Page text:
Spotlight Series: PRO ANTIBODIES

Pneumonia is, in most cases, a curable or preventable disease. But it remains the leading infectious cause of death globally among children under the age of five, disproportionately affecting the most deprived and marginalized. An effective and affordable vaccine is the best way to tackle this global challenge.

PUBLISHED BY FII Institute

February 16, 2022
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THE CASE FOR A VACCINE TO FIGHT PNEUMONIA

Pneumonia is, in most cases, a curable or preventable disease. But it remains the leading infectious cause of death globally among children under the age of five, disproportionately affecting the most deprived and marginalized. An effective and affordable vaccine is the best way to tackle this global challenge.

THE ISSUE AT STAKE

GLOBALLY, SOME 450 MILLION CASES of pneumonia are caused every year by more than 100 different viruses and bacteria. The most common and most dangerous pathogen is Streptococcus pneumoniae, the bacterium responsible for pneumococcal disease. Worldwide, an estimated 14.5 million episodes of serious pneumococcal disease occur annually among children under five years of age.2 Estimates of the number of children under five dying of pneumonia range from 300,000 (WHO)3 to 800,000 deaths per year (UNICEF).4 Most of these deaths occur in low- and middle-income countries, about half of them in just five: Nigeria, India, Pakistan, Democratic Republic of Congo and Ethiopia.5 Pneumococcal disease is curable: antibiotics are first-line treatments, while oxygen therapy can help treat pneumonia but is often not available for children in low- and middle-income countries for a number of reasons, including logistics management and health system priorities, as well as cost. A recent study of hospitals in Nigeria, for example, found that just one in ten children that were treated for pneumonia received the oxygen they needed.6 Pneumococcal disease is also preventable: vaccines are the best preventive measure. Breastfeeding, good nutrition, hand washing, and abating indoor air pollution are other ways to prevent the disease.7 Nevertheless, pneumonia remains responsible for the deaths of hundreds of thousands of children each year. It is therefore not only a dangerous disease, but also a symbol of global inequities, affecting disproportionately the most deprived and marginalized children. Just one example: The number of pneumonia deaths for children under five years in Bangladesh has fallen from 17 deaths per 1,000 live births in 2000 to 4 deaths per 1,000 live births in 2018. But in Western Europe, the mortality rate is still 50 times lower.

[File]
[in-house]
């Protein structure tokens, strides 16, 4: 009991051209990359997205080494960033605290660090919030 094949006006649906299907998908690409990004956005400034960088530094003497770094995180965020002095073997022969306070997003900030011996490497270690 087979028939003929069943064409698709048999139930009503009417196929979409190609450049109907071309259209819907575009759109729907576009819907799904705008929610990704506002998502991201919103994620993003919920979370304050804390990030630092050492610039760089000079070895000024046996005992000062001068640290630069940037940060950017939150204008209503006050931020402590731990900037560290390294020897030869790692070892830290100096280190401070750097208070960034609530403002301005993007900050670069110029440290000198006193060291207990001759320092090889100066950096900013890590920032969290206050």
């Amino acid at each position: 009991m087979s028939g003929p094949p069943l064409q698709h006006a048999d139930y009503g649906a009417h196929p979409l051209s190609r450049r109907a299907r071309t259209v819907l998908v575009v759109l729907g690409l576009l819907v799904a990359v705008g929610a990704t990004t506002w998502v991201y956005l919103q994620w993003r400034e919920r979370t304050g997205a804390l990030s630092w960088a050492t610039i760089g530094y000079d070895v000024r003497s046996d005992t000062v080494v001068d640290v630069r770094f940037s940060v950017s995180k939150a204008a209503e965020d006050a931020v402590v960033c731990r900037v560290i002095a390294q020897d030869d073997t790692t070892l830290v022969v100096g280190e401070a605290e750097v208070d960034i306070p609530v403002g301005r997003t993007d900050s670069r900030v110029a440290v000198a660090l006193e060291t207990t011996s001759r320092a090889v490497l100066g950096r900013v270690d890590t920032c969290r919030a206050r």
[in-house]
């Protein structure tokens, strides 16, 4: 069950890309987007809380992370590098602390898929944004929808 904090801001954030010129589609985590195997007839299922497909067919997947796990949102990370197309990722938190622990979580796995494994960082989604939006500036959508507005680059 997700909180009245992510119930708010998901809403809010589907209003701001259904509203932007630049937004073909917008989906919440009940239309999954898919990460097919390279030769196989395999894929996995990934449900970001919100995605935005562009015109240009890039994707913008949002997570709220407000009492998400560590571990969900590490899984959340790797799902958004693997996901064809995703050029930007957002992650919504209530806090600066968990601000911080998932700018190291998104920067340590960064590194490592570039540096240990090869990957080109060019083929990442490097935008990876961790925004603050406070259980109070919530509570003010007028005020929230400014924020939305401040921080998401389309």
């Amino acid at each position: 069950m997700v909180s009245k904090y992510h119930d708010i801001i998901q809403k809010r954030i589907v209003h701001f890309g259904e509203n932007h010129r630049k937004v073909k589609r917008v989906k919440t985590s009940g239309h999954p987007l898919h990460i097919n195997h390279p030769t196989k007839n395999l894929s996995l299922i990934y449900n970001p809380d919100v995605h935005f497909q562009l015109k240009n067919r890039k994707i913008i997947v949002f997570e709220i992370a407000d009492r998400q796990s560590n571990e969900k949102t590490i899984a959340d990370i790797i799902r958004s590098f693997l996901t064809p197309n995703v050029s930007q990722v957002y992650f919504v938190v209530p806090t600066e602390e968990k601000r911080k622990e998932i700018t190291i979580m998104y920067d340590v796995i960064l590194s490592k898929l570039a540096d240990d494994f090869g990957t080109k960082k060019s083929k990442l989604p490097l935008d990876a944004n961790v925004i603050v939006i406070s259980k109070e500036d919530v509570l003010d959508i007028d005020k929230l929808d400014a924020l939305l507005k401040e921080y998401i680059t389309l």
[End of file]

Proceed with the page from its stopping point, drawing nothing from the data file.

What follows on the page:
REDUCING THE BURDEN

In 2013, the WHO and UNICEF launched the Integrated Global Action Plan for Pneumonia and Diarrhea (GAPPD) to reduce the massive burden of pneumonia and diarrhea deaths among children. The GAPPD was the first global framework to set national pneumonia and diarrhea mortality targets. By 2025, all countries were to have reduced child pneumonia deaths to less than three for every 1,000 babies born and diarrhea deaths to less than two for every 1,000 babies born. Since the GAPPD was launched, child pneumonia and diarrhea deaths have fallen by 27 percent.9 But despite this progress, some of the low- and middle-income countries with the highest numbers of child pneumonia deaths are unlikely to meet the GAPPD pneumonia mortality target.

 

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